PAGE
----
Dr Judith Weber has been announced as the winner of this year’s Graduate Student Thesis Prize. The Prize is awarded each year to an exceptional graduate student who has completed a truly outstanding piece of work during their studies.
Dr Weber completed her PhD in the VISION Lab, supervised by Group Leader Dr Sarah Bohndiek, where she developed novel imaging dyes for the early detection of cancer.
Cancer that is diagnosed at an early stage, when it’s small and hasn’t spread to other parts of the body, is more likely to be treated successfully. One of the early molecular changes seen in many cancer cells is an increase in levels of Reactive Oxygen Species (ROS), unstable molecules containing oxygen that easily react with other molecules in the body.
ROS can damage DNA, proteins and influence signalling pathways, leading to changes in how genes are expressed, how cells divide and specialise, and the body’s inflammatory response. However, our understanding of how ROS impacts disease development is currently limited by our inability to precisely measure the levels of ROS over time in living organisms.
The goal of Dr Weber’s PhD was to design, synthesise and validate two types of novel ROS-sensitive contrast agents and combine them with imaging techniques to measure ROS during disease development in both cancer and neurodegenerative disease.
Using photoacoustic imaging, Judith developed a cancer-targeted dye that is activated by ROS, enabling the specific detection of levels of hydrogen peroxide, a major and abundant ROS in living organisms. The dye was validated in breast cancer cells and a mouse model and shown to be non-toxic and to accumulate in the cancer cells, leading to a measurable change in the photoacoustic signal.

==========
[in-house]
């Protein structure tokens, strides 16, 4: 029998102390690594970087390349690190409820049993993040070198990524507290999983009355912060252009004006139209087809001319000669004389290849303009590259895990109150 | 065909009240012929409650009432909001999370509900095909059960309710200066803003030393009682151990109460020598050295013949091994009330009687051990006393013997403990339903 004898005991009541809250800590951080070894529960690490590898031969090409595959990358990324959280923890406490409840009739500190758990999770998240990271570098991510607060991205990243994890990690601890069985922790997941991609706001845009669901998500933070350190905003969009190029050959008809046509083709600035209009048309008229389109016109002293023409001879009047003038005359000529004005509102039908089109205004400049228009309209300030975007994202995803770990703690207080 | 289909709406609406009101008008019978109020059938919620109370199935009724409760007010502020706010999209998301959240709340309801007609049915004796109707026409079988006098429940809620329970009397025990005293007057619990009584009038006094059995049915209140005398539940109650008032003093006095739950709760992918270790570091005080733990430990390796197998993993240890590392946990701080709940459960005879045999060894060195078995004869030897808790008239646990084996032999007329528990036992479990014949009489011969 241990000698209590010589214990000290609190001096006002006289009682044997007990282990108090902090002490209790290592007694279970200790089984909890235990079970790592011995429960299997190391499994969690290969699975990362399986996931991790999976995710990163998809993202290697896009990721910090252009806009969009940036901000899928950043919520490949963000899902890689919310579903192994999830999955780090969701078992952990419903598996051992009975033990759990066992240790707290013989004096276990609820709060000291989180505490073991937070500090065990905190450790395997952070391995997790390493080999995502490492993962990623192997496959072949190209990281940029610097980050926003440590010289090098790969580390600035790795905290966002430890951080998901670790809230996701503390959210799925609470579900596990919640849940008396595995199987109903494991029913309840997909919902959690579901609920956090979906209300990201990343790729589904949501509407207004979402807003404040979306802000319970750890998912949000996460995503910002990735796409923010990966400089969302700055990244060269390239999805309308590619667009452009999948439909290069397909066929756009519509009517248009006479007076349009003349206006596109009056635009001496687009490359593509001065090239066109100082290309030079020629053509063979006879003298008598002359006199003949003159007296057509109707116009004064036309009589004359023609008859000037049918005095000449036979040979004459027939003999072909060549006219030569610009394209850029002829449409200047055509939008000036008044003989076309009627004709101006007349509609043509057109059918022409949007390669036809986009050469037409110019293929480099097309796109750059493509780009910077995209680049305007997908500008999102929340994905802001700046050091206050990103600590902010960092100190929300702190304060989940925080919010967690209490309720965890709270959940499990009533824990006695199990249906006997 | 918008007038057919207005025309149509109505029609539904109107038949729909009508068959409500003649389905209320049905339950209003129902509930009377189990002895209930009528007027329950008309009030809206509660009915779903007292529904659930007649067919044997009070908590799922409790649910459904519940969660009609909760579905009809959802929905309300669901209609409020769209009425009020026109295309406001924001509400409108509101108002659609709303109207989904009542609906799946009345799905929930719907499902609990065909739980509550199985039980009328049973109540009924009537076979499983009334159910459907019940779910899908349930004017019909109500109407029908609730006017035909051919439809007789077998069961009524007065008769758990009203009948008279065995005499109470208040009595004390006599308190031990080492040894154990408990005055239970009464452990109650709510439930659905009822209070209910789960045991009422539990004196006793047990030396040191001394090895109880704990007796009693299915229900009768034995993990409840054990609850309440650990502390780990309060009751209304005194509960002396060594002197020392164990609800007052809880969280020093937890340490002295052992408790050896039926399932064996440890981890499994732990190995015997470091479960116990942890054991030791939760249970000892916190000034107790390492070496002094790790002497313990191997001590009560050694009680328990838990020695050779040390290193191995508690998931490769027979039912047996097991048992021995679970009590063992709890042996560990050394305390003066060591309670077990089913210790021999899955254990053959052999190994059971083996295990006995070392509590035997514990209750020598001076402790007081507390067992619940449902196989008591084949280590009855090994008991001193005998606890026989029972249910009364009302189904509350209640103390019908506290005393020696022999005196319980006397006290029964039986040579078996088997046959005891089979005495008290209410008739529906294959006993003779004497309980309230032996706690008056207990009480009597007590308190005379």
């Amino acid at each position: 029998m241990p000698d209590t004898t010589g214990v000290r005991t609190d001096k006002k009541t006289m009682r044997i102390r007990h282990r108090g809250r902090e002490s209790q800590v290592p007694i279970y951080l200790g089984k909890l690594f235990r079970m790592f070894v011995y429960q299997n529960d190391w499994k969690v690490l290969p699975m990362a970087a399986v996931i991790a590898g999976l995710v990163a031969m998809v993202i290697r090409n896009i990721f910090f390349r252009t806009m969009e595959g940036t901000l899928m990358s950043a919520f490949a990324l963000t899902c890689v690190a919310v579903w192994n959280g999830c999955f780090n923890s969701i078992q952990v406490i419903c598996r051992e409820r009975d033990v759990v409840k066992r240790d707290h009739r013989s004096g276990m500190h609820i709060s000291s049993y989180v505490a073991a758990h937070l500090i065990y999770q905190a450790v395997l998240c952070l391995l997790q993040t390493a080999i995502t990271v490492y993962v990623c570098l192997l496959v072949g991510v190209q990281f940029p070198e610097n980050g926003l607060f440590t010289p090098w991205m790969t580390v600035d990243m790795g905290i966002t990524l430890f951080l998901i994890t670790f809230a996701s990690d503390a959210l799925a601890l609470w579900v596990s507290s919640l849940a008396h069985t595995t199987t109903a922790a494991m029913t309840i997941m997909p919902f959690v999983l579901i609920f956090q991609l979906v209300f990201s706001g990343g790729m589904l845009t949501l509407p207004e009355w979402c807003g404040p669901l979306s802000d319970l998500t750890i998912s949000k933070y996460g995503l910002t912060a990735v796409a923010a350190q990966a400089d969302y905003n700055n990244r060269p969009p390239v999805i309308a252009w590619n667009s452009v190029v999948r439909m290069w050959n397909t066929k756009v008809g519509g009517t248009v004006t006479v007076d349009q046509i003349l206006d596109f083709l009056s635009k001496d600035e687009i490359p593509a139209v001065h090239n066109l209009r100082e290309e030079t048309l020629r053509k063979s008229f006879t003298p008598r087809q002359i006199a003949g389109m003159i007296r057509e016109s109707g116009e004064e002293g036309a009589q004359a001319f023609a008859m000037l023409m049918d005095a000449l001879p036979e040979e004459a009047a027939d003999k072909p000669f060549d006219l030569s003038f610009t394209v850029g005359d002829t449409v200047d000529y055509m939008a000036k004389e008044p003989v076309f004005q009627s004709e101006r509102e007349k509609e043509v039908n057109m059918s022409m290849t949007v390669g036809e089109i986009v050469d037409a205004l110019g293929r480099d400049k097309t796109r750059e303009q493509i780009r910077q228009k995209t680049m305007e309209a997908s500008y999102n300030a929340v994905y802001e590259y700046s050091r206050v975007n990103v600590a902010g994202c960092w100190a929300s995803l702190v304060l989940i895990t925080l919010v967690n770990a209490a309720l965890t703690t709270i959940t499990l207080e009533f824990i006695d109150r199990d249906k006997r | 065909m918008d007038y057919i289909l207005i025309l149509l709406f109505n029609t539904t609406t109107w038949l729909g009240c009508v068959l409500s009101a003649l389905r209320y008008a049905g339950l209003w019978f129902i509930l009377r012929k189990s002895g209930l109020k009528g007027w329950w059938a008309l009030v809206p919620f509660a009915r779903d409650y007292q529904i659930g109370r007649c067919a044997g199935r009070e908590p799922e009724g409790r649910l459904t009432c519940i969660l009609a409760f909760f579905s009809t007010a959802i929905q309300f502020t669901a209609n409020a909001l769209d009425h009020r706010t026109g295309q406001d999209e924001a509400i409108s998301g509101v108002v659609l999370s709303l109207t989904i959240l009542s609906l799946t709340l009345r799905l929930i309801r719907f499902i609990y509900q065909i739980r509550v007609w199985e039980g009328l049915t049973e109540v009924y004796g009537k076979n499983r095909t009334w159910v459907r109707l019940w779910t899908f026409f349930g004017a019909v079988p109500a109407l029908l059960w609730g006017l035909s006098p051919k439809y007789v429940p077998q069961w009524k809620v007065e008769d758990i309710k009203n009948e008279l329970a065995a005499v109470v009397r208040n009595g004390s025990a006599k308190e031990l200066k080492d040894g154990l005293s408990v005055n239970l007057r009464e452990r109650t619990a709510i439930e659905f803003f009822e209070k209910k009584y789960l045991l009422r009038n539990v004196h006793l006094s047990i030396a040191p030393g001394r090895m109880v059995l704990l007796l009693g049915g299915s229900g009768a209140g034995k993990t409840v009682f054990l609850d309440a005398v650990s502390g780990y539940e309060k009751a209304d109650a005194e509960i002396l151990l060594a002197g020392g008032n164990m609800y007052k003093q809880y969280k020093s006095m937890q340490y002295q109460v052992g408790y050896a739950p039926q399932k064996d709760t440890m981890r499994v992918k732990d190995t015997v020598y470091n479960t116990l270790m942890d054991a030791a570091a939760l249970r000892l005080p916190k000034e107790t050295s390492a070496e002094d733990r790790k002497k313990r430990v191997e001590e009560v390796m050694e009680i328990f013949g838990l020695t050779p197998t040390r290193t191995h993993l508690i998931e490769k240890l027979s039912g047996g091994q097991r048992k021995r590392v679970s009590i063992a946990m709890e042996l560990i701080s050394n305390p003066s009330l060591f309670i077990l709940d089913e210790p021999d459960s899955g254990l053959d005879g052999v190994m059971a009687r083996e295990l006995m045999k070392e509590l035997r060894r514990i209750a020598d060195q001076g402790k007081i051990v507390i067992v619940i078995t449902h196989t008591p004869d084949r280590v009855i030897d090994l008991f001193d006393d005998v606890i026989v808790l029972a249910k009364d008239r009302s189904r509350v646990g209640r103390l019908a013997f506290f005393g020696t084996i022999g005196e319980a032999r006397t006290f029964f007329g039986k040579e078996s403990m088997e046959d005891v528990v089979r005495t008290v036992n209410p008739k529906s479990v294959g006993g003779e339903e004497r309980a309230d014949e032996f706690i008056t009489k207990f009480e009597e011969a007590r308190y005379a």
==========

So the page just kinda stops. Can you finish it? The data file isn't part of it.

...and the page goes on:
Since completing her PhD, Judith has moved to Germany to start her role as Senior Scientist at AbbVie, working on the discovery and characterization of radiotracers for brain imaging.
J Weber, L Bollepalli, A Belenguer, M Di Antonio, N De Mitri, J Joseph, S Balasubramanian, C A Hunter and S E Bohndiek (2019) An activatable, bifunctional probe for photoacoustic and fluorescence imaging to probe oxidative stress in cancer. Cancer Research
L-M Needham*,J Weber*, J W B Fyfe, O M Kabia, D T Do, E Klimont, Y Zhang, M Rodrigues, C M Dobson, S Ghandi, S E Bohndiek, T N Snaddon, S F Lee (2018) Bifunctional fluorescent probes for detection of amyloid aggregates and reactive oxygen species. Royal Society Open Science 5:171399. *contributed equally
J Weber,P C Beard and S E Bohndiek, S.E. (2016) Contrast agents for molecular photoacoustic imaging: current status and future potential. Review. Nature Methods, 13(8) 639-50